Besides people caught in the aftermath of a terrorist attack like 9/11, or people exposed to home renovations for a prolonged amount of time, certain individual’s occupations could cause them to be more at-risk for exposure to asbestos. These individuals would be exposed to mining, manufacturing, milling, installation or removal of asbestos before the 1970’s.
According to the Mayo Clinic, examples of workers likely exposed to asbestos according to these qualifications would be:
Further, secondhand exposure is even possible for household members of exposed workers when asbestos fibers are carried home on clothing. People in the military may have been exposed to asbestos as well particularly for those in the Navy. Also, people who live close to mines could be exposed to asbestos fibers released in the air.
After determining that asbestos exposure occurs due to asbestos particles build up in the lungs, it is important to then determine how much asbestos exposure is harmful. Asbestos symptoms can range from mild to severe. Effects may not appear until decades after continued exposure. This could be 10-40 years after the initial exposure. Some symptoms include shortness of breath, persistent dry cough, loss of appetite with weight loss, fingertips and toes clubbing, as well as chest tightness or pain. The asbestos may then cause asbestosis. According to the Mayo Clinic, “asbestos is a chronic lung disease caused by inhaling asbestos fibers.”
Asbestos diseases may include certain malignant conditions like mesothelioma, lung cancer, ovarian cancer and even laryngeal cancers. Nonmalignant asbestos diseases could include asbestosis, COPD, and more. Benign asbestos-related diseases are more common than asbestos related malignancies. Now that you understand what asbestos is, and how exposure could affect you, we can move to understand the effects of exposure in the form of mesothelioma.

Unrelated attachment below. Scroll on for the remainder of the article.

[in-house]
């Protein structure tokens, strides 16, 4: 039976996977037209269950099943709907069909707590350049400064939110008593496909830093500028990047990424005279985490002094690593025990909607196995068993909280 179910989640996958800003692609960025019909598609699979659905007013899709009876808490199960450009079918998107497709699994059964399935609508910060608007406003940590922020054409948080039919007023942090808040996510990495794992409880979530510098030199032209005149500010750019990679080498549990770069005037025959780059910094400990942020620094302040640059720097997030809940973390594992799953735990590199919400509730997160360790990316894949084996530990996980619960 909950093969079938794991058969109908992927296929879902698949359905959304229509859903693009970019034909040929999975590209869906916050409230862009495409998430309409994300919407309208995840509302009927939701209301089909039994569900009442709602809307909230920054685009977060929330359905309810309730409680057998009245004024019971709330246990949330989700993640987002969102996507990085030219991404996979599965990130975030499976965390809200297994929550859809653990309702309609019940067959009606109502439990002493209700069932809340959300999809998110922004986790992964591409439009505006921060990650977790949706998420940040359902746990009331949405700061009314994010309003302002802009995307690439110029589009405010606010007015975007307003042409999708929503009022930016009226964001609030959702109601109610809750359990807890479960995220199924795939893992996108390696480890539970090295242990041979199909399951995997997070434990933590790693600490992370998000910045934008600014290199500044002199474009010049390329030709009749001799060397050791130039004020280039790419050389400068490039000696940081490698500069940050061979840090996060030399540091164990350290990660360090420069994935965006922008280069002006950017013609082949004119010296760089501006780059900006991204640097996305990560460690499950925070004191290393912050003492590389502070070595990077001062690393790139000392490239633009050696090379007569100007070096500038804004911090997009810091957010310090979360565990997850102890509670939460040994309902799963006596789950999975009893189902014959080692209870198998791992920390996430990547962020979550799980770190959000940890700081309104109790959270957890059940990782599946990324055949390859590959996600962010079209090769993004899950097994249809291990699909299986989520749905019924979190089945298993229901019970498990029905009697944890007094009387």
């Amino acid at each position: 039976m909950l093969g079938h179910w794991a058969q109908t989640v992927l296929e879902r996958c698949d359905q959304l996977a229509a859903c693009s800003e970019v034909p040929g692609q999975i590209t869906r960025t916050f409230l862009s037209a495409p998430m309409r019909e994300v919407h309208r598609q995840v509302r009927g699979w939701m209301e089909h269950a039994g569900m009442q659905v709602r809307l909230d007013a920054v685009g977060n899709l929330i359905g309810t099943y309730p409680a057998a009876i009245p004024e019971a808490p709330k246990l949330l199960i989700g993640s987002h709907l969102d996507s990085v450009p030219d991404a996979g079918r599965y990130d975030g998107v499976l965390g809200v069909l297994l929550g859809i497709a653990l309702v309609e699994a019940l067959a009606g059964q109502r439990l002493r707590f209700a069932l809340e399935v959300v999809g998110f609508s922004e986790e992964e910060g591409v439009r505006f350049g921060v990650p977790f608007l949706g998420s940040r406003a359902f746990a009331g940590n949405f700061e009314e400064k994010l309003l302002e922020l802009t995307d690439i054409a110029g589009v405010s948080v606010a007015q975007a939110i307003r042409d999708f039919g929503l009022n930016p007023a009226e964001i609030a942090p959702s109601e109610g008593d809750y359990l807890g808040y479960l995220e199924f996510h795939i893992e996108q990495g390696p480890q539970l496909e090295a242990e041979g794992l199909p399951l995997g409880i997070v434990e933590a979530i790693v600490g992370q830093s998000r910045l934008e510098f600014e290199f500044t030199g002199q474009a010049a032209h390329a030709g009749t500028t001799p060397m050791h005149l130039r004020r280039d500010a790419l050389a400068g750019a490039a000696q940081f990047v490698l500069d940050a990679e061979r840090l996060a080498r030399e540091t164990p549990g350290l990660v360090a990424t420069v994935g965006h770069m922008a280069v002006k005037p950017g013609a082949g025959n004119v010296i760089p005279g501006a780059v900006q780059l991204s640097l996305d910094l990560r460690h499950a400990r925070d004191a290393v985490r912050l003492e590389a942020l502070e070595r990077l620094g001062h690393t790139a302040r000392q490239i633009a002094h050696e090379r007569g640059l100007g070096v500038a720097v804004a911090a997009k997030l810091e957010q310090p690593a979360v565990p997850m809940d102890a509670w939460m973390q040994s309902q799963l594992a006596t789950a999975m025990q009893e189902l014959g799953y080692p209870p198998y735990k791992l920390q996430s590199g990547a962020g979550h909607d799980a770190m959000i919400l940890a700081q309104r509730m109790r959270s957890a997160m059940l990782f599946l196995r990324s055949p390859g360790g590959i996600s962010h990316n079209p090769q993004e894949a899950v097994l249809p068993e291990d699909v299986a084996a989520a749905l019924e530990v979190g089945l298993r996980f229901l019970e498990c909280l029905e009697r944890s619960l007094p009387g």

According to The Mesothelioma Center, “Mesothelioma is a malignant tumor that is caused by inhaled asbestos fibers and forms in the lining of the lungs abdomen or heart.”
While many other diseases can be caused by asbestos exposure, mesothelioma is unique in that unlike the other cancers and diseases, it is exclusively caused by asbestos exposure. Malignant mesothelioma is a rare incurable, asbestos-related cancer that usually affects the lining of the lungs. When this disease affects the lungs it is known as “pleural mesothelioma.” This type of mesothelioma accounts for approximately 75% of all cases.
The statistics for mesothelioma indicate that the average age of the mesothelioma patient is 69, and the majority of patients are male. According to the CDC, more than 45,200 people died of mesothelioma in the U.S. between 1999 and 2015.
Asbestos exposure remains the number one cause of work-related deaths in the world. Statistics show that as many as 3,000 people in the U.S. each year are diagnosed with mesothelioma, and most of these patients live less than a year from the diagnosis. There are four main types of mesothelioma cancer which can be identified by the location in the body where tumors develop.
This type of mesothelioma accounts for 75% of all cases, and forms on soft tissue surrounding the lungs.
This type of mesothelioma occurs in less than 20% of all cases, and develops on the lining covering the abdomen.